Not a Lexis+ subscriber? Try it out for free.

Immigration Law

Inside the Administration's $1 Billion Deal to Detain Central American Asylum Seekers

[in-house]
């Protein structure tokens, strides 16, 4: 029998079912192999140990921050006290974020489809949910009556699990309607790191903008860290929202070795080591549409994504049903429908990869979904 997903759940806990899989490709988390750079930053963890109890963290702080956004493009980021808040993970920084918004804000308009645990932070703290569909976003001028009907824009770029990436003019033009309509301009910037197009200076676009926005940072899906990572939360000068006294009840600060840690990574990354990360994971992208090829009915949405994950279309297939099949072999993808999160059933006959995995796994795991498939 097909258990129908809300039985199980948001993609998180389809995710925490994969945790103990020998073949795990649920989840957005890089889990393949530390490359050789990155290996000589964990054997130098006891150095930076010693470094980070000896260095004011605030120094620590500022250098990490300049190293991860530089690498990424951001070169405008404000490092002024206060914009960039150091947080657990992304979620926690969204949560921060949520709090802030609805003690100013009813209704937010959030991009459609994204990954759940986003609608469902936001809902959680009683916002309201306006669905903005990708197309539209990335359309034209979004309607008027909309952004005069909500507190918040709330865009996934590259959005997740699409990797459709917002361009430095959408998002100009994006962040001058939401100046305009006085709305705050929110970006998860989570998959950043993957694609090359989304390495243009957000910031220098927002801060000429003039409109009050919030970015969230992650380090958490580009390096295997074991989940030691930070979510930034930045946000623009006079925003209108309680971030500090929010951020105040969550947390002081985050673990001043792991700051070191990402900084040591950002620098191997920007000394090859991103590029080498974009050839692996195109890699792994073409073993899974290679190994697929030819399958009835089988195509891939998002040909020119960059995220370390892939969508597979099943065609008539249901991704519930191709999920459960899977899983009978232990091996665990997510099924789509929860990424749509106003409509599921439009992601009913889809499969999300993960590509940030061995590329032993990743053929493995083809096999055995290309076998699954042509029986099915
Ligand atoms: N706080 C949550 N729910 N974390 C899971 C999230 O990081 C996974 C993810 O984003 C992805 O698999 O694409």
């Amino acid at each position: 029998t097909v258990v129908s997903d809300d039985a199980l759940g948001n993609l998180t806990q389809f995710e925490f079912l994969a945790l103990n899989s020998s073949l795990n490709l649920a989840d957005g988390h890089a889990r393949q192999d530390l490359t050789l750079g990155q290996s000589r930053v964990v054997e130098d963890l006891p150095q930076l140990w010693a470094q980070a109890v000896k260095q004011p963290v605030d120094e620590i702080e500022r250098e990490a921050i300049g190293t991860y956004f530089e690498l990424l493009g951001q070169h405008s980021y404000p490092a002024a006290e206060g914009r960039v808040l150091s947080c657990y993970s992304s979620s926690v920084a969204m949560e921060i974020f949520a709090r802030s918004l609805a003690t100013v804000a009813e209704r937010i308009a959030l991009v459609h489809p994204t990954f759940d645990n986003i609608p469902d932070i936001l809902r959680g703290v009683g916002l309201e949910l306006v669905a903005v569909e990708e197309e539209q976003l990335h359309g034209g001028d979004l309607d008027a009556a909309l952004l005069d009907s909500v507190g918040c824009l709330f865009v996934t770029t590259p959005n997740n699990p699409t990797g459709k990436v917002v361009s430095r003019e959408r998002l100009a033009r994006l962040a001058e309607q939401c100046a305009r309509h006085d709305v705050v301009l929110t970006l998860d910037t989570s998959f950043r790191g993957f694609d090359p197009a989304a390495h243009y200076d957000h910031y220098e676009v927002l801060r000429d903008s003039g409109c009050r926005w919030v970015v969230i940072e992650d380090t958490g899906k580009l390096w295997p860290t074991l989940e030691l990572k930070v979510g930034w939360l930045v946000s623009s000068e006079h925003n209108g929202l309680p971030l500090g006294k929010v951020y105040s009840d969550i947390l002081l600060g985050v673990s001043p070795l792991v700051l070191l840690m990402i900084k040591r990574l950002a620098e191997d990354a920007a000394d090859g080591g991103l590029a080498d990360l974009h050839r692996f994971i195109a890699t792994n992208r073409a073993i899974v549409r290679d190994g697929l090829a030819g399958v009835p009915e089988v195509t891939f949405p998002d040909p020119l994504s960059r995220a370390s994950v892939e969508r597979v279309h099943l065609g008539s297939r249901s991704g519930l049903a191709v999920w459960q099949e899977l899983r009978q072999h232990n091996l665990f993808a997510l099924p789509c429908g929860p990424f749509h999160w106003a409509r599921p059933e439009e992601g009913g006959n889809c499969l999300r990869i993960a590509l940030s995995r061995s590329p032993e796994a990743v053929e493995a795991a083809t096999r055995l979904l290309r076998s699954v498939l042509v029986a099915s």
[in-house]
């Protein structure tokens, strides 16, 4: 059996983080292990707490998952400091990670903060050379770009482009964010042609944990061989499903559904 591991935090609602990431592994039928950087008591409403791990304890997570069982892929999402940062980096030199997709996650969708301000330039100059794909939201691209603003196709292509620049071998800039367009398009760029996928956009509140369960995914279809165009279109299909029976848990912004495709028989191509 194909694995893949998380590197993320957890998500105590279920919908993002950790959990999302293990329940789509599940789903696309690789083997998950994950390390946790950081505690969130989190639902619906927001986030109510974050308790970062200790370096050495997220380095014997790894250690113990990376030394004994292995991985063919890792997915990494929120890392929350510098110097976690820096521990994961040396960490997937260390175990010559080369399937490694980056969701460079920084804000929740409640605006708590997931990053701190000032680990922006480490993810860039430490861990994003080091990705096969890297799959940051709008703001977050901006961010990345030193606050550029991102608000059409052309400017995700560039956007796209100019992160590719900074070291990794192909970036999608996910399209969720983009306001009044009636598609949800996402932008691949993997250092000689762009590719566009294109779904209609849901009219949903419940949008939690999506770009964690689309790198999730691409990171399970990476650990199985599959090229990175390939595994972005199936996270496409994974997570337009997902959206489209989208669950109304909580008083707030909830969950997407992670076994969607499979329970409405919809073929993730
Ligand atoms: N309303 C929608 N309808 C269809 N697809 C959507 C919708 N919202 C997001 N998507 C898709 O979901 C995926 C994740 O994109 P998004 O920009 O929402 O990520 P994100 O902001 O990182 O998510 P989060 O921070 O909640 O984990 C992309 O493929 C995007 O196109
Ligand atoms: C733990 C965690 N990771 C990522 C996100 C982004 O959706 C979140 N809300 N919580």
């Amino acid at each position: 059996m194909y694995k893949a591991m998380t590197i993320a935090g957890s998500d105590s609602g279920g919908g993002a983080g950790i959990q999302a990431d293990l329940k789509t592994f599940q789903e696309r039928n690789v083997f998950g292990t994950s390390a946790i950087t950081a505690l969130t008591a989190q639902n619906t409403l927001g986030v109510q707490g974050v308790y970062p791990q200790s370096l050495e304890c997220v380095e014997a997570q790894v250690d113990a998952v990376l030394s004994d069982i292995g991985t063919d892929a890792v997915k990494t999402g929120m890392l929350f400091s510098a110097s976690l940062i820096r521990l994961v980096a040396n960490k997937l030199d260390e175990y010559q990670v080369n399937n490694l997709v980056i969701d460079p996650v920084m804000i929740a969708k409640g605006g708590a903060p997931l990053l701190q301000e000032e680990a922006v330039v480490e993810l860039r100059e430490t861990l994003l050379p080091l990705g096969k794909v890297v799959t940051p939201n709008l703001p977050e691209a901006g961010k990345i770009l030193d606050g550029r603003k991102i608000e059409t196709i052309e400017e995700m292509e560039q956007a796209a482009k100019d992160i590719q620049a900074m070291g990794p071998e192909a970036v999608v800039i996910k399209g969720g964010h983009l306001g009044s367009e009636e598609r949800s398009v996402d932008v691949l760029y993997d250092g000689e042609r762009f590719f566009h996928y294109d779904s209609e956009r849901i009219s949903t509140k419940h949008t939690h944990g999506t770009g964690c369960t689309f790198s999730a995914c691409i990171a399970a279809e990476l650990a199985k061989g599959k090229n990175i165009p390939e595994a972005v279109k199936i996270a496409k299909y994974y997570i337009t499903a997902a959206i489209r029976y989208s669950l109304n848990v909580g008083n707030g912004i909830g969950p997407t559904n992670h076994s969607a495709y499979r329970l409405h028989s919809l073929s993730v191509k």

Chico Harlan & Priscila Mosqueda, Washington Post, Aug. 14, 2016- "As Central Americans surged across the U.S. border two years ago, the Obama administration skipped the standard public bidding process and agreed to a deal that offered generous terms to Corrections Corporation of America, the nation’s largest prison company, to build a massive detention facility for women and children seeking asylum.  The four-year, $1 billion contract — details of which have not been previously disclosed — has been a boon for CCA, which, in an unusual arrangement, gets the money regardless of how many people are detained at the facility. Critics say the government’s policy has been expensive but ineffective. Arrivals of Central American families at the border have continued unabated while court rulings have forced the administration to step back from its original approach to the border surge. ... Mark Fleming, an attorney at the National Immigrant Justice Center, who has reviewed hundreds of federal ICE contracts, said the deal was “singularly unique” and was designed to “avoid transparency.” The center obtained copies of the financial agreements through Arizona open-records laws and gave them to The Post. Several other experts on federal procurement said that while the government can avoid bidding laws in urgent or national security cases, they had never before seen a facility in one state created with the help of a recycled contract from another.  “This is the arrangement of a no-bid contract by twisting and distorting the procurement process past recognition,” said Charles Tiefer, a University of Baltimore law school professor, former solicitor and deputy general counsel of the House of Representatives, who reviewed the deal at the request of The Washington Post.  The contract shows how CCA is assured of a predictable payment, collecting a fixed amount of around $20 million per month — even when the facility’s population drops."